1 Food insecurity is running out of money to buy food or being worried that you will – and facing the prospect of you and your family going without food. So the key cause is a lack of income, and in recent years we’ve seen more people in work struggling to make ends meet. Wages have stagnated for much of the population, and social security payments have not kept pace with rising prices of essentials including food, heat, housing and transport.
2 As much as a lack of income, food insecurity is also caused by gaps and fluctuations in income. We know from the recent Scottish Health Survey statistics as well as many other studies that people on regular and predictable incomes such as pensioners are less likely to report food insecurity because they have the power to budget.
3 When someone’s income suddenly dips or stops because of changing to Universal Credit, or having a benefit stopped, or not being given any hours on a zero hour contract or losing a job, then it’s inevitable that people will experience food insecurity – and insecurity in general (particularly if they don’t have a partner or savings). While people in better paid work can (and do) rely on a credit card to cover for gaps in income, many people on low incomes can only get credit at exorbitant rates if at all.
4 This uncertainty and precariousness in people’s lives has been more widespread in the past decade – the rise of the gig economy, part-time, temporary and zero hours work along with the hostile sanctions regime and then the switch to universal credit and the five week wait. So it should not come as any surprise that the UK does much worse on food insecurity than the rest of Europe.
5 If you designed a food system to ensure everyone can eat well and stay healthy, it would probably look very different to the one we have today. The industrial food and farming model has prioritised healthy profits, which means mass production and mass marketing of ultra-processed foods; chemical-intensive agriculture; and the development of long and deregulated global commodity supply chains.
6 Consequently, our whole ‘food environment’ promotes and normalises unhealthy diets. We have an intergenerational health crisis, with individuals, communities and institutions undermined by poor health, and diet-related diseases putting an unsustainable pressure on the NHS. Good nutrition is as important for our mental health, as well as our physical health, diets poor in vitamins, minerals and antioxidants can have long-lasting and wide-reaching health implications. For example concentrations of antioxidants –linked to a reduced risk of chronic diseases –are up to 60% higher in organically-grown crops. (British Journal of Nutrition, 2015).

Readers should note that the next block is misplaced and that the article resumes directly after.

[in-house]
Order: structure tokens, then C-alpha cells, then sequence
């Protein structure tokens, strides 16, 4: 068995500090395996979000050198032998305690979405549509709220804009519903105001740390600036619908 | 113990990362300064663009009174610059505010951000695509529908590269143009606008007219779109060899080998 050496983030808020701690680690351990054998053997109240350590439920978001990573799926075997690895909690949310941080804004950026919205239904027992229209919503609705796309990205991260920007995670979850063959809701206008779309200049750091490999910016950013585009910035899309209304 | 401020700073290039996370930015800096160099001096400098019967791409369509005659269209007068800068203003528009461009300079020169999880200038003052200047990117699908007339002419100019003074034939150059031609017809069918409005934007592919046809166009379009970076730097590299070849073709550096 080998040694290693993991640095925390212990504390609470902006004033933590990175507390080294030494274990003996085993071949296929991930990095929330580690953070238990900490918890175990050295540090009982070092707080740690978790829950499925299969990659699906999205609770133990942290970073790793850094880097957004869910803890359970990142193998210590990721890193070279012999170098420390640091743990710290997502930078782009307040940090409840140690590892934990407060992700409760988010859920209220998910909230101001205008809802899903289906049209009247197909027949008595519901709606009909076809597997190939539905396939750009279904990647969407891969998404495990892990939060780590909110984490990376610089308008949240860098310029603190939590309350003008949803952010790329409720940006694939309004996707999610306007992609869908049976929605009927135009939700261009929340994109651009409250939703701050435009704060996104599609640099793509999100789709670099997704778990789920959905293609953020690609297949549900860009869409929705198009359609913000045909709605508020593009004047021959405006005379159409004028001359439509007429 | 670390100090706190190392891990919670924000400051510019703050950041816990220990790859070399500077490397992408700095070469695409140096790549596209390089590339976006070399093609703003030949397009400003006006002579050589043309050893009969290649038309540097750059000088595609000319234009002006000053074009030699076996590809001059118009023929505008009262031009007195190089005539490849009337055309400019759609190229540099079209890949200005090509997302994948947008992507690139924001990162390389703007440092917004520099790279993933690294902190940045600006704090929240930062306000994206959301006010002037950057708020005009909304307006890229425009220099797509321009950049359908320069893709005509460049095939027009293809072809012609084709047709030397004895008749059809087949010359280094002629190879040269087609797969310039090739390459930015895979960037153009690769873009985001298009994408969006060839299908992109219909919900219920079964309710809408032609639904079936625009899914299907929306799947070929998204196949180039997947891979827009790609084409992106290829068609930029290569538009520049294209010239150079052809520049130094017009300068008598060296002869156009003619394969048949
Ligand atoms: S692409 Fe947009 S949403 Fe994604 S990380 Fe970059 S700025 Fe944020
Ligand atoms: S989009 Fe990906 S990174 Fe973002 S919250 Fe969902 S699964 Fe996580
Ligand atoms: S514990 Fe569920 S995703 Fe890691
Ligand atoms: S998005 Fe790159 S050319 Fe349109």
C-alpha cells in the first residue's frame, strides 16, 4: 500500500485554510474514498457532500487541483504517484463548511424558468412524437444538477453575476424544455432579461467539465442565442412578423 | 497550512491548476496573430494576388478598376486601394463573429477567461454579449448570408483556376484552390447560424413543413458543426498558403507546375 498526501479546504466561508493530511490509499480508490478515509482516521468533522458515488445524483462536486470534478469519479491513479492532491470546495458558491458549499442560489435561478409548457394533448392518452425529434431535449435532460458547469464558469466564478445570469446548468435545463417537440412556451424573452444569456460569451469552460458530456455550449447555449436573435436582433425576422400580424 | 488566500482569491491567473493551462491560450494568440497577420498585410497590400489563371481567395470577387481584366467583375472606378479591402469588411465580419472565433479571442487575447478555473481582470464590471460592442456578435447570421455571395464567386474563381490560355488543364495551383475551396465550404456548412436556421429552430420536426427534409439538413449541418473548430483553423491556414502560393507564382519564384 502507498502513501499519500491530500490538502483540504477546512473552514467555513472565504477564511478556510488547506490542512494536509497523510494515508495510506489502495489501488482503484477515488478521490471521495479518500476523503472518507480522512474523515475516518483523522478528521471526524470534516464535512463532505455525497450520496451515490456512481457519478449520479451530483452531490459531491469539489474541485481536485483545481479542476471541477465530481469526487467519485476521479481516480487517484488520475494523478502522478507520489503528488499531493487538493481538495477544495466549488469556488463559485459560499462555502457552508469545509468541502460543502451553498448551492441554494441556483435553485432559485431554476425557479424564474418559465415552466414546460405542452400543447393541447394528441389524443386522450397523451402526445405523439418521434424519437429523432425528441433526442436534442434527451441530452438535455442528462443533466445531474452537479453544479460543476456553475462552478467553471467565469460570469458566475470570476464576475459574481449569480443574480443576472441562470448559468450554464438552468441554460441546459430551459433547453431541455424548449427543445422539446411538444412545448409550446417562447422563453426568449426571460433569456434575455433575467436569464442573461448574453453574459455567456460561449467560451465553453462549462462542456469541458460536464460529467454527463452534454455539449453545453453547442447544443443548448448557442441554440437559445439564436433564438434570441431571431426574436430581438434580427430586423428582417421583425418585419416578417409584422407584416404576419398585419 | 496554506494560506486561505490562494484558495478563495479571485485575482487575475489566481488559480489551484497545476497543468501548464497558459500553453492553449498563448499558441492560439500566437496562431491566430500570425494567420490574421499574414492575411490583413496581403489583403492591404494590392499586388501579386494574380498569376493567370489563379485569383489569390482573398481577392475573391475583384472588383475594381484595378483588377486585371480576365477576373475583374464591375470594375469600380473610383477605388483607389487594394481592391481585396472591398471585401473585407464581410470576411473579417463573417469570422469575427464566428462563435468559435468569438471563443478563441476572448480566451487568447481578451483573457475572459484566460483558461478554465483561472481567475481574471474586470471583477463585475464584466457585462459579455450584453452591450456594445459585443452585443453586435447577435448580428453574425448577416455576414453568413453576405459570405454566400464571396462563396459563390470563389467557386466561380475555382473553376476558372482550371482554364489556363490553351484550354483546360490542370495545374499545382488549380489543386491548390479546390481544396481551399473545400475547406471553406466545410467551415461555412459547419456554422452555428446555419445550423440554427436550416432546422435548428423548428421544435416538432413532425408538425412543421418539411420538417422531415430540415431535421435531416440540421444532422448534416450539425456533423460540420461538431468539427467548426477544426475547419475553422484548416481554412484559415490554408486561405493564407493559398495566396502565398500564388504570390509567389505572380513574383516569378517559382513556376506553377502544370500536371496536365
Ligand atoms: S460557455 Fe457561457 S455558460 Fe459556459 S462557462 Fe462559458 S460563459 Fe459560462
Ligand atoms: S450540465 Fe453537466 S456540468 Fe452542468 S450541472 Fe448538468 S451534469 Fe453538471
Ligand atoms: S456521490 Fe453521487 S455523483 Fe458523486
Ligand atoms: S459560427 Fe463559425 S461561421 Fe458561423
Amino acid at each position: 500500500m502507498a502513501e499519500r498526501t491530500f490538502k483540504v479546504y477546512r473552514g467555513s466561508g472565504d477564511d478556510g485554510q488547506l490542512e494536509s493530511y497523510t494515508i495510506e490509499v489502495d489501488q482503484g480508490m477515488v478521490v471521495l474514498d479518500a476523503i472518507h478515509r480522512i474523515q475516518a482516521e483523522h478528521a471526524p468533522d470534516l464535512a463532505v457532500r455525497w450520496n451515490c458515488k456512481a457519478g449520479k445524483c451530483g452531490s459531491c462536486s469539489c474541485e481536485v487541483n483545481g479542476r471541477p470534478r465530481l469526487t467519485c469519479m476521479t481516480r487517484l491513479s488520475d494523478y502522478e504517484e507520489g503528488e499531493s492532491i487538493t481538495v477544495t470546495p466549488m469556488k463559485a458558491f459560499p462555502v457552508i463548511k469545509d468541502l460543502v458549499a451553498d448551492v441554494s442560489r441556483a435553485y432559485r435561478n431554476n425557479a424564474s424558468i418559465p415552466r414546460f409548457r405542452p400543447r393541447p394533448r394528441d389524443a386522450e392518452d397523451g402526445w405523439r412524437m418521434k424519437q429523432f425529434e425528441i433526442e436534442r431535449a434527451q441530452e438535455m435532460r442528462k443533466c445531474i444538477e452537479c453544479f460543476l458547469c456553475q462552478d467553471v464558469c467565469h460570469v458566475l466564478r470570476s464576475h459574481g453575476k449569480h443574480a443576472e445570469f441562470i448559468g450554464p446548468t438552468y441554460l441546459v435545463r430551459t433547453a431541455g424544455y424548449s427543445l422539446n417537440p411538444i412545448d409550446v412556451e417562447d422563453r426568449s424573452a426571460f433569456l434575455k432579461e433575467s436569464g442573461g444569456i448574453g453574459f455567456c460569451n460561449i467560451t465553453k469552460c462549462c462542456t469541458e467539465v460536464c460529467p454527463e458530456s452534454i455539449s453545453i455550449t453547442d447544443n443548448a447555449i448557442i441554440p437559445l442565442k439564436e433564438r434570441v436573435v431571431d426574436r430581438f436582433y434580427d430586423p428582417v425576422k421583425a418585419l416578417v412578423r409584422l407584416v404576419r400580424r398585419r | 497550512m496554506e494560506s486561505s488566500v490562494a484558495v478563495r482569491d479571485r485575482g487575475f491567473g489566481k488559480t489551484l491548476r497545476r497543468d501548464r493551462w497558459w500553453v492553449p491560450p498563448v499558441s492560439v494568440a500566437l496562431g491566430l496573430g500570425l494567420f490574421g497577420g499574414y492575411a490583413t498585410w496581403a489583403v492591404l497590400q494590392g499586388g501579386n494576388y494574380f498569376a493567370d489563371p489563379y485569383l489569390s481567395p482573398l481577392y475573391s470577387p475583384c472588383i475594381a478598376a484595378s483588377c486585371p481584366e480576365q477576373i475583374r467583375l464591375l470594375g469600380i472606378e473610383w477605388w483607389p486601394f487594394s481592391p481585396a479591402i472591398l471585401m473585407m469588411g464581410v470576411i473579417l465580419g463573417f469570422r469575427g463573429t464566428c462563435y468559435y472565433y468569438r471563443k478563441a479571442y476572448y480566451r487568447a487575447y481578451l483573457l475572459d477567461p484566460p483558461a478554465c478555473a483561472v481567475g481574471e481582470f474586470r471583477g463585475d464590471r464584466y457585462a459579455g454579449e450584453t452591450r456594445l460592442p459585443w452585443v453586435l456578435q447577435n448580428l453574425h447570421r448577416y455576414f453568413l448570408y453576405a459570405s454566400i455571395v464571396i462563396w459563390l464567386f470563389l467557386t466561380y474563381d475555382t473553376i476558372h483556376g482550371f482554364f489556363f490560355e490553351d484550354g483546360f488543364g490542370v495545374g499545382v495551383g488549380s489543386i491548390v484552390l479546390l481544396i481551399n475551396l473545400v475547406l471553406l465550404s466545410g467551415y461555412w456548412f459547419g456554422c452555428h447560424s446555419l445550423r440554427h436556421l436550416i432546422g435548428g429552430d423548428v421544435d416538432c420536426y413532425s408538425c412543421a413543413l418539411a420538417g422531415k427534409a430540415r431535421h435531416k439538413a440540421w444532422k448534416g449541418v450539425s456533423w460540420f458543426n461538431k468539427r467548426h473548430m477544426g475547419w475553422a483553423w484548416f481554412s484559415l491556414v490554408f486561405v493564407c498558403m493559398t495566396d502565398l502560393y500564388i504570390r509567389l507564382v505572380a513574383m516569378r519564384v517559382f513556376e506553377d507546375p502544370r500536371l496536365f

7 One third of the 13 most common cancers in the UK could be prevented through improved diet and activity (World Cancer Research Fund) and yet spending on cancer prevention is 3% of total funding for cancer research (the rest is on treatment). (NCRI 2015)
8 While overall rates of childhood obesity have stayed the same for many years, there has been an increasing divergence between children from more and less affluent households.
9 Broadly, people in more affluent households eat the same amount of calories as people in less affluent households, but the quality of food differs. More affluent people have the capacity to eat significantly more of the ‘protective’ foods, particularly vegetables and fruit and oily fish. So they are not less overweight because they eat less, but because they eat better. Br J Nutr. 2018 Jul 28; 120(2): 220–226. doi: 10.1017/S0007114518001435
10 We haven’t made progress on childhood obesity because we haven’t changed our food environment and our food culture. We spend less of our income on food and we spend more of our food money on highly processed food, which messes up our metabolism. This starts in childhood, and fixing school food though important is not enough.
11 Overall, for a low-income household, buying the Government’s recommended diet would take a big chunk of their disposable income. This brings significant opportunity costs.
12 Veg, and in particular fruit, is expensive per calorie. In many urban peripheral estates and in rural areas (certainly in Scotland) they tend to be more expensive in small format stores, with a more limited range and often not very fresh. Citizen’s Advice Bureau in Dumfries & Galloway found that the same basket of goods costed £8.79 in Stranraer, but £24.40 in Dalbeattie. Some food items cost over three times as much, even within the same chain of supermarket.
13 Most convenience food and food eaten out of the home is low on veg, fruit and fibre.
14 Some of the useful things local authorities can do:
15 Nourish is not keen on ‘holiday hunger’ framing. In general, children from low income households have less access to out of school provision both in term time (breakfast clubs, after-school clubs) and in school holidays. Levelling up access to generic provision (which should as a matter of course include access to healthy food where relevant) is a better strategy than running separate targeted ‘holiday hunger’ provision. Local authorities can invest in this and set ambitious targets for improving access for all children and families.
16 What we can learn from food banks is the concern and generosity of ordinary citizens: and that many people who benefit from that concern and generosity repay it by becoming volunteers and staff at food banks.
17 However, people throughout the country – including many food bank volunteers and staff themselves – are increasingly frustrated that government fails to take responsibility for ending food insecurity. Despite their significant reach, we know that food banks are supporting only a small fraction of those who endure food insecurity, and they cannot be considered a credible response to hunger. This is a policy amenable problem, and government needs to take decisive action to tackle it.